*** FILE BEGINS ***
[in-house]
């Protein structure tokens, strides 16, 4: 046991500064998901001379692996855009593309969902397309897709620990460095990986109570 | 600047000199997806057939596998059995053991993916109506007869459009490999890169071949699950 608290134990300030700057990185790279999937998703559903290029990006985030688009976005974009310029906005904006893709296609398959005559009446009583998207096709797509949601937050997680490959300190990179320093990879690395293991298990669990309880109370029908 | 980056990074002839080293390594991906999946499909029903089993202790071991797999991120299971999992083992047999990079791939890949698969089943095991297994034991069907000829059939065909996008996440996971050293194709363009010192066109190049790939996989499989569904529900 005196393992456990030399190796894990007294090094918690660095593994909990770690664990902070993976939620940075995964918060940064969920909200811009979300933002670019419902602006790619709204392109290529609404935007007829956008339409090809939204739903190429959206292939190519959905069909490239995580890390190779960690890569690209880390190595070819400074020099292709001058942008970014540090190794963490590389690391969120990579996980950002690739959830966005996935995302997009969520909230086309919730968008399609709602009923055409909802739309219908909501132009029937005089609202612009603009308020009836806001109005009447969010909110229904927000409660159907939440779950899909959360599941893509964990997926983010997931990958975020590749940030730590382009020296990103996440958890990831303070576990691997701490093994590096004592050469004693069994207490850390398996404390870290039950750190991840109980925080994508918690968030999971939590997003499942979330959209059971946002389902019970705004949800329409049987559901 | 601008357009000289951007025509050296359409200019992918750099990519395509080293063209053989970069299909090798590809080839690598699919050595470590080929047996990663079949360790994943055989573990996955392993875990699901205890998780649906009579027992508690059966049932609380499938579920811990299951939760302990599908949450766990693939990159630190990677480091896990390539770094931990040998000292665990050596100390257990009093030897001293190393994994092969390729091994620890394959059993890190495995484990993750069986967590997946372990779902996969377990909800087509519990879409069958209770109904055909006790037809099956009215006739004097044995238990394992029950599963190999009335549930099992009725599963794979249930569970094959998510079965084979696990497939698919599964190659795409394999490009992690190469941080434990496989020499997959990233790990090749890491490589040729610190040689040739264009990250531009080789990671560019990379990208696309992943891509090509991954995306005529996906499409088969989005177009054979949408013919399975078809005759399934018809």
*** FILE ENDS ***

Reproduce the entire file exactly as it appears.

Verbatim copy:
[in-house]
């Protein structure tokens, strides 16, 4: 046991500064998901001379692996855009593309969902397309897709620990460095990986109570 | 600047000199997806057939596998059995053991993916109506007869459009490999890169071949699950 608290134990300030700057990185790279999937998703559903290029990006985030688009976005974009310029906005904006893709296609398959005559009446009583998207096709797509949601937050997680490959300190990179320093990879690395293991298990669990309880109370029908 | 980056990074002839080293390594991906999946499909029903089993202790071991797999991120299971999992083992047999990079791939890949698969089943095991297994034991069907000829059939065909996008996440996971050293194709363009010192066109190049790939996989499989569904529900 005196393992456990030399190796894990007294090094918690660095593994909990770690664990902070993976939620940075995964918060940064969920909200811009979300933002670019419902602006790619709204392109290529609404935007007829956008339409090809939204739903190429959206292939190519959905069909490239995580890390190779960690890569690209880390190595070819400074020099292709001058942008970014540090190794963490590389690391969120990579996980950002690739959830966005996935995302997009969520909230086309919730968008399609709602009923055409909802739309219908909501132009029937005089609202612009603009308020009836806001109005009447969010909110229904927000409660159907939440779950899909959360599941893509964990997926983010997931990958975020590749940030730590382009020296990103996440958890990831303070576990691997701490093994590096004592050469004693069994207490850390398996404390870290039950750190991840109980925080994508918690968030999971939590997003499942979330959209059971946002389902019970705004949800329409049987559901 | 601008357009000289951007025509050296359409200019992918750099990519395509080293063209053989970069299909090798590809080839690598699919050595470590080929047996990663079949360790994943055989573990996955392993875990699901205890998780649906009579027992508690059966049932609380499938579920811990299951939760302990599908949450766990693939990159630190990677480091896990390539770094931990040998000292665990050596100390257990009093030897001293190393994994092969390729091994620890394959059993890190495995484990993750069986967590997946372990779902996969377990909800087509519990879409069958209770109904055909006790037809099956009215006739004097044995238990394992029950599963190999009335549930099992009725599963794979249930569970094959998510079965084979696990497939698919599964190659795409394999490009992690190469941080434990496989020499997959990233790990090749890491490589040729610190040689040739264009990250531009080789990671560019990379990208696309992943891509090509991954995306005529996906499409088969989005177009054979949408013919399975078809005759399934018809």